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    Marsh Monitoring

    A researcher establishes transects to determine how changes in salinity will affect vegetative communities.

    Photo Credit: Jamie Duberstein

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    Avian Monitoring

    Glossy Ibis, White Ibis, Snowy Egrets, Great Egrets, and Lesser Yellowlegs forage in DMCA 14A.

    Photo Credit: Ellie Covington

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    Sturgeon Monitoring

    South Carolina DNR Biologists conduct monitoring of Shortnose and Atlantic sturgeon in the Savannah River Estuary.

    Photo Credit: SCDNR

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    Continuous Water Quality Data Recorders

    Workers install platforms to support monitoring equipment in the Savannah River Estuary.

    Photo Credit: Glenn Bacon

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    Mitigation Features

    • Fish passage
    • Oxygen injection system
    • Marsh restoration/preservation
    • Raw water storage impoundment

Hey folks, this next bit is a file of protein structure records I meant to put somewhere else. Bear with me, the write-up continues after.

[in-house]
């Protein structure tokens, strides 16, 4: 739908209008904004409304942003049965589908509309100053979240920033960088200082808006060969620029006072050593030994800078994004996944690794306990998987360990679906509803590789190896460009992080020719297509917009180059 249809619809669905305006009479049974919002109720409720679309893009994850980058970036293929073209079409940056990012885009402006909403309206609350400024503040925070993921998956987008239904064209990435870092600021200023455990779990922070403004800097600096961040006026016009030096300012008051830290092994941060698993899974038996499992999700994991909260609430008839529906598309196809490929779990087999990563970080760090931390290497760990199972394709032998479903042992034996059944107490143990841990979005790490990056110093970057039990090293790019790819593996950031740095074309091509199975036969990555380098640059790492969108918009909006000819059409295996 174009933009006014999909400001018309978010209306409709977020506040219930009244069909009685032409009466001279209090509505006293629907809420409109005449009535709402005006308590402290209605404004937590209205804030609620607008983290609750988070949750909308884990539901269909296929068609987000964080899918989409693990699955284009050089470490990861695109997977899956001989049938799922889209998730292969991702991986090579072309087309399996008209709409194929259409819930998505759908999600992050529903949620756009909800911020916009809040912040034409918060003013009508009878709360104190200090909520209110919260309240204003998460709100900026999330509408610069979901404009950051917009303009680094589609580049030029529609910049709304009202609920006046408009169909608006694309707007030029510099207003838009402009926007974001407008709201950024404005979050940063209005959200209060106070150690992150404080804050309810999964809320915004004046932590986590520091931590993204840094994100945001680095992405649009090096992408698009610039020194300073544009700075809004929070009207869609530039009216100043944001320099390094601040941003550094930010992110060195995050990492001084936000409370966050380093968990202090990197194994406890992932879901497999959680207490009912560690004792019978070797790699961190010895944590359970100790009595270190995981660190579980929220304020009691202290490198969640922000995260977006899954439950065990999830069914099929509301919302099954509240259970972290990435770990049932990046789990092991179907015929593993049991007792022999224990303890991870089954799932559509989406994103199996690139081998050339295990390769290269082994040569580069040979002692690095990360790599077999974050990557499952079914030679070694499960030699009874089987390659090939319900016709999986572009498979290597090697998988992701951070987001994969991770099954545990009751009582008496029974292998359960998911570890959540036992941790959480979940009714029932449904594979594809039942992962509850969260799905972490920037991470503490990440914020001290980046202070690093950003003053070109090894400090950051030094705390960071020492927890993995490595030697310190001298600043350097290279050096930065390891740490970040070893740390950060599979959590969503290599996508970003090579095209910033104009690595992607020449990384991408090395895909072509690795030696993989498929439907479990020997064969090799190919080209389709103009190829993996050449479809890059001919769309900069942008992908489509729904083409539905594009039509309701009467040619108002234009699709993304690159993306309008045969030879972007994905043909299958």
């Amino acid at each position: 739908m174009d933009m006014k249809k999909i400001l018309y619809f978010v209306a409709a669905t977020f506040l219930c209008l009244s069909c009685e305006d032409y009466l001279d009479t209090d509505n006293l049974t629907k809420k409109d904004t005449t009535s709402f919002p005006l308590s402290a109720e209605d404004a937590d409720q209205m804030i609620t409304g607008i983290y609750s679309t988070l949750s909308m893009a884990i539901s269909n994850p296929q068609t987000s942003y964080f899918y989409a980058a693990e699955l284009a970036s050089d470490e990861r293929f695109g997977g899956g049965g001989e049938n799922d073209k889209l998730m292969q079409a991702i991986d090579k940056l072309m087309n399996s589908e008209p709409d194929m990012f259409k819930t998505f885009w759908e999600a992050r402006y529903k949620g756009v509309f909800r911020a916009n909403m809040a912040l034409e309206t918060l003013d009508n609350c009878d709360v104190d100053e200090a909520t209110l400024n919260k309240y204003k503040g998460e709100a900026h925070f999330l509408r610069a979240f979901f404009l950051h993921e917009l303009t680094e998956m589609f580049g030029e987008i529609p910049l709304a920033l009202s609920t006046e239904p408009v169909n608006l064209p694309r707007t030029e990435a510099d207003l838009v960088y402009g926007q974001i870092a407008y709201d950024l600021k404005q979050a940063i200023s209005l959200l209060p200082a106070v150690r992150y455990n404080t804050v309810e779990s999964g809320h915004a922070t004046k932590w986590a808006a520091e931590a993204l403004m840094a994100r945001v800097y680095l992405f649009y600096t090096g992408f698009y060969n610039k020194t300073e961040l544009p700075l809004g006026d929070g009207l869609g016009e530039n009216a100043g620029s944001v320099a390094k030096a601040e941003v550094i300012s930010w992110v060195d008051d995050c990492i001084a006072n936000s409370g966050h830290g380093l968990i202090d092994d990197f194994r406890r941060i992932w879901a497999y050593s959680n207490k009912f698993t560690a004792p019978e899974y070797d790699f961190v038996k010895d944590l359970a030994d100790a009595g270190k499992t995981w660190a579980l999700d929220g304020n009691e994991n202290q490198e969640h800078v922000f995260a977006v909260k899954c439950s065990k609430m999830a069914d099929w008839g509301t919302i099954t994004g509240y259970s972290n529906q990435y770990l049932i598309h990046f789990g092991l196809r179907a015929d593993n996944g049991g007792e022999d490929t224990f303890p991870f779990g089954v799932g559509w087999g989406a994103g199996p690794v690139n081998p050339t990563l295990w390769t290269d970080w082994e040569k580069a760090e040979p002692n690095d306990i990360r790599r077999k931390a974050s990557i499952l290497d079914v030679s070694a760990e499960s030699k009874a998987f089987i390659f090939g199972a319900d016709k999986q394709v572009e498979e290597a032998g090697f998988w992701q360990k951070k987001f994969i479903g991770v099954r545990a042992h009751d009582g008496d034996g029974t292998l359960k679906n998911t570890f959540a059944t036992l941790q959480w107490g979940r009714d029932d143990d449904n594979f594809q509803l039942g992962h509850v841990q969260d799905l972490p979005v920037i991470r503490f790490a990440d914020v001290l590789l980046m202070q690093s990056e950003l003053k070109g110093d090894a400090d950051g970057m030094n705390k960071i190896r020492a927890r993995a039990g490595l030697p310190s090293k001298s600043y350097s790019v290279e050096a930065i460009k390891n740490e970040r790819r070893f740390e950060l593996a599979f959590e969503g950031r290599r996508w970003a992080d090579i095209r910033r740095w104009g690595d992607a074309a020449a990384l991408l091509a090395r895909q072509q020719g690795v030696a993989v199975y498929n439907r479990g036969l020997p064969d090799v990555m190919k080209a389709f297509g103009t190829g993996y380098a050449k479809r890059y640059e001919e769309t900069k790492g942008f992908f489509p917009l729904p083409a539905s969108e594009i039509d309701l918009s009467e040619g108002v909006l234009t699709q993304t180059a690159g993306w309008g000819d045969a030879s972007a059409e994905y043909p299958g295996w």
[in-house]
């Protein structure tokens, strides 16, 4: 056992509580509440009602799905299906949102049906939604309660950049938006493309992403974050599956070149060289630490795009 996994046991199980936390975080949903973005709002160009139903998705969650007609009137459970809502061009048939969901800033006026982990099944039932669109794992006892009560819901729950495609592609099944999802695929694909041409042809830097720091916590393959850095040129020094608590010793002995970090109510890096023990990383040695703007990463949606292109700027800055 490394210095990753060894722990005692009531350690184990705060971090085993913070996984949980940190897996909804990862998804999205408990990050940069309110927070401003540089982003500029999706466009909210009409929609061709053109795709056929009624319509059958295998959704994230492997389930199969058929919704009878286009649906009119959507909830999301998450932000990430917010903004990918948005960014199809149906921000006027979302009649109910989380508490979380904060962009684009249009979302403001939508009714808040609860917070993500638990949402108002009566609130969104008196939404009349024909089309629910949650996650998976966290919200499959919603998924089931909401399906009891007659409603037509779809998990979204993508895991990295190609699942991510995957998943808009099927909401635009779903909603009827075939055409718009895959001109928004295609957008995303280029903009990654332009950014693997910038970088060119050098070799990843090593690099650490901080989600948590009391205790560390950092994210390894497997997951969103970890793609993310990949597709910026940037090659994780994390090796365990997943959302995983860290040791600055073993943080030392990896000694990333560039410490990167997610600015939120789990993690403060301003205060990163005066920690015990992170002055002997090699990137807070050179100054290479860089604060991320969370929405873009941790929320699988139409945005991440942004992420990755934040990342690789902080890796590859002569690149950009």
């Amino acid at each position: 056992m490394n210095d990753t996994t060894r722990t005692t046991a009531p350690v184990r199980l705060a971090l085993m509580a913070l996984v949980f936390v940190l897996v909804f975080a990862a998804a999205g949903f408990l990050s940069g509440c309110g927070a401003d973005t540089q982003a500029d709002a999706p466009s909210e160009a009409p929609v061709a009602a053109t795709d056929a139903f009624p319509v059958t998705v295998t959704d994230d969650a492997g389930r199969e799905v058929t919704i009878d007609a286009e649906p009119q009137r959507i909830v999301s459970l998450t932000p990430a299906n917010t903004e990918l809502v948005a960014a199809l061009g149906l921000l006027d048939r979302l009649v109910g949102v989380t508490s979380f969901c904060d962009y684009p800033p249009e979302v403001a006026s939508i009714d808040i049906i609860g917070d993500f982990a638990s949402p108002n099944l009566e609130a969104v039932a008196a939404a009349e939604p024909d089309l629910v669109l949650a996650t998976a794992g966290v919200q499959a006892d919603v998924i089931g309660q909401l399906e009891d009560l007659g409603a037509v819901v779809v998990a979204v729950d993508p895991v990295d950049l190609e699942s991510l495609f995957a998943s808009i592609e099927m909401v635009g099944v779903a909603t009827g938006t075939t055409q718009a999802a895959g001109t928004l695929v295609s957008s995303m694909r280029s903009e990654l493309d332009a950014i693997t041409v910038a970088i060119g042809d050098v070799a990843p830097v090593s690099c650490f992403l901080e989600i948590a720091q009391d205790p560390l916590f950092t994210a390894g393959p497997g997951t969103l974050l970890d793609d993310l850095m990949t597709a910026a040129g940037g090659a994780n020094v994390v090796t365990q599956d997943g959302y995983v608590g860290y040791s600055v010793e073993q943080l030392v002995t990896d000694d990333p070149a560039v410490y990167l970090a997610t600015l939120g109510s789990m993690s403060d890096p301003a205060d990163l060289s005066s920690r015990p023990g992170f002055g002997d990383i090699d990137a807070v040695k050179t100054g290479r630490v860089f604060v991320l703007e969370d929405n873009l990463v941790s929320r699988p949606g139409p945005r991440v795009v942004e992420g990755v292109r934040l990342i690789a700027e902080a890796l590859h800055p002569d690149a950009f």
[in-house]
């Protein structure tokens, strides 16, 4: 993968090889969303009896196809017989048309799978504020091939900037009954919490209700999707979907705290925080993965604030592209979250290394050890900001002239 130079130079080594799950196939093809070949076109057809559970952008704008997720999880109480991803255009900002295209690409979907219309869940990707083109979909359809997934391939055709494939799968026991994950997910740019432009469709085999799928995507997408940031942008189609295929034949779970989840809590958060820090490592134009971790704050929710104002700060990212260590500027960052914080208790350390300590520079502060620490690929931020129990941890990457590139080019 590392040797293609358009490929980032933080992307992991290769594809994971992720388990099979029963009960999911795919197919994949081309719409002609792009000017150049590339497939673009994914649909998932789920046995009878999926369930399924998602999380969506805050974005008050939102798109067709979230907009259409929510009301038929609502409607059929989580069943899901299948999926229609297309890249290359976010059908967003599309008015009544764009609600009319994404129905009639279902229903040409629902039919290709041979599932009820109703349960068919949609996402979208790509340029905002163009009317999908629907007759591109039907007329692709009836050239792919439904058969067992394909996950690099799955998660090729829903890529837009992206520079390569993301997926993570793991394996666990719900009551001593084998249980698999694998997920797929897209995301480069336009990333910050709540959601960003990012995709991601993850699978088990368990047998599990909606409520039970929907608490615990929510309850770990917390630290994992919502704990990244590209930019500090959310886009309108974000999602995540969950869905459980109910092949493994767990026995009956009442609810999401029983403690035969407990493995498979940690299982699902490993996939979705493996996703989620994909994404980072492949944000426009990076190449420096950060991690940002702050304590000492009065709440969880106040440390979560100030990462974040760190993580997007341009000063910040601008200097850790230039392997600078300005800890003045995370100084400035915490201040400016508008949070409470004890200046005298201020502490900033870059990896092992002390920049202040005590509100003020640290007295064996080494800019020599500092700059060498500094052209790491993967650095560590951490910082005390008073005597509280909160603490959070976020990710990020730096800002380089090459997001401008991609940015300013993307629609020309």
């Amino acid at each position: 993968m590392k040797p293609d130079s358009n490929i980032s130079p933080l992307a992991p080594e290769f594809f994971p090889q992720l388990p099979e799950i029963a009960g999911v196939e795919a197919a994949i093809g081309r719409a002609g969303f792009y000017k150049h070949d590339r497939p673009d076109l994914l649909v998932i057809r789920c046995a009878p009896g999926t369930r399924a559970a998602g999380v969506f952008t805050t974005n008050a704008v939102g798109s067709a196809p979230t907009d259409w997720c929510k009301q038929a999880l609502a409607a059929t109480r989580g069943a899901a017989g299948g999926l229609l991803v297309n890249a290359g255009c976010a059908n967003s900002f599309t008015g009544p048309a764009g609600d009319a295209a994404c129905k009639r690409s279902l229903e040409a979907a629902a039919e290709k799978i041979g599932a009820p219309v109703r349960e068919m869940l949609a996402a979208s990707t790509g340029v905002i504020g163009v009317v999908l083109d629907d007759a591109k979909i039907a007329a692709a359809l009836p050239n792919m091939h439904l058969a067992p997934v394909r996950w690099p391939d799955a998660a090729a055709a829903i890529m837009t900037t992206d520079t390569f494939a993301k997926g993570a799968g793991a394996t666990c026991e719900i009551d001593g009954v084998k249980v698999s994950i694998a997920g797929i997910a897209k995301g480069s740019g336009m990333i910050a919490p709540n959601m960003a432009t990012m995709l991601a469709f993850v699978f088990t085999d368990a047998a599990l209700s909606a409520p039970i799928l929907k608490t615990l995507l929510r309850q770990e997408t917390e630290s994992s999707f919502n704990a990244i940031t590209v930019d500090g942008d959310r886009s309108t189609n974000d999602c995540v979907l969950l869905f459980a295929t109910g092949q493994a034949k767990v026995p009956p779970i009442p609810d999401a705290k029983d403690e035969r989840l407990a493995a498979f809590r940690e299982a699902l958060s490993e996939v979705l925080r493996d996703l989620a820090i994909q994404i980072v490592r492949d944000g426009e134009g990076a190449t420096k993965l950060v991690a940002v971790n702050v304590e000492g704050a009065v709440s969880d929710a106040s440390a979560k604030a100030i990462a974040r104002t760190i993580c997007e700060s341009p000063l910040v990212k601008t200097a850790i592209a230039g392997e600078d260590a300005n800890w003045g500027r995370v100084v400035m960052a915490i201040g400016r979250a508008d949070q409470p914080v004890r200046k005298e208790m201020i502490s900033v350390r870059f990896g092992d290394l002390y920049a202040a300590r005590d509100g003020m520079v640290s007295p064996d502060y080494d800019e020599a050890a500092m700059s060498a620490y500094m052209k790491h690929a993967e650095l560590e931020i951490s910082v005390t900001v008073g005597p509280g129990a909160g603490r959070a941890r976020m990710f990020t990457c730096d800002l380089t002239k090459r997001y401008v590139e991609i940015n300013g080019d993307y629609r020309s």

• Striped bass restocking

Welcome to the information site for the Savannah Harbor Expansion Project (SHEP) Monitoring Program.

As part of the Savannah Harbor Expansion Project, the US Army Corps of Engineers is conducting environmental monitoring studies.

This website provides a comprehensive portal to the monitoring data and associated reports for the natural resource agencies and the general public.

Visit the SHEP Homepage to learn more about the project.

SHEP - A Collaborative Project

Representatives from federal agencies including US Fish and Wildlife Service, National Marine Fisheries Service, US Environmental Protection Agency, and state agencies including Georgia Department of Natural Resources, South Carolina Department of Natural Resources, and South Carolina Department of Health and Environmental Control used an iterative collaboration process to develop the SHEP monitoring and adaptive management plan. These agencies will be involved throughout the construction and post-construction phases to ensure that the environmental mitigation features perform as expected.

SHEP is jointly funded by the US Army Corps of Engineers and its non-Federal partners, Georgia Ports Authority and Georgia Department of Transportation.

This site is maintained by the Center for Geospatial Research (CGR) at the University of Georgia. Some files on this site are in Adobe Acrobat format and require the free Adobe Acrobat Reader to be opened. If you do not have this reader, it may be downloaded here.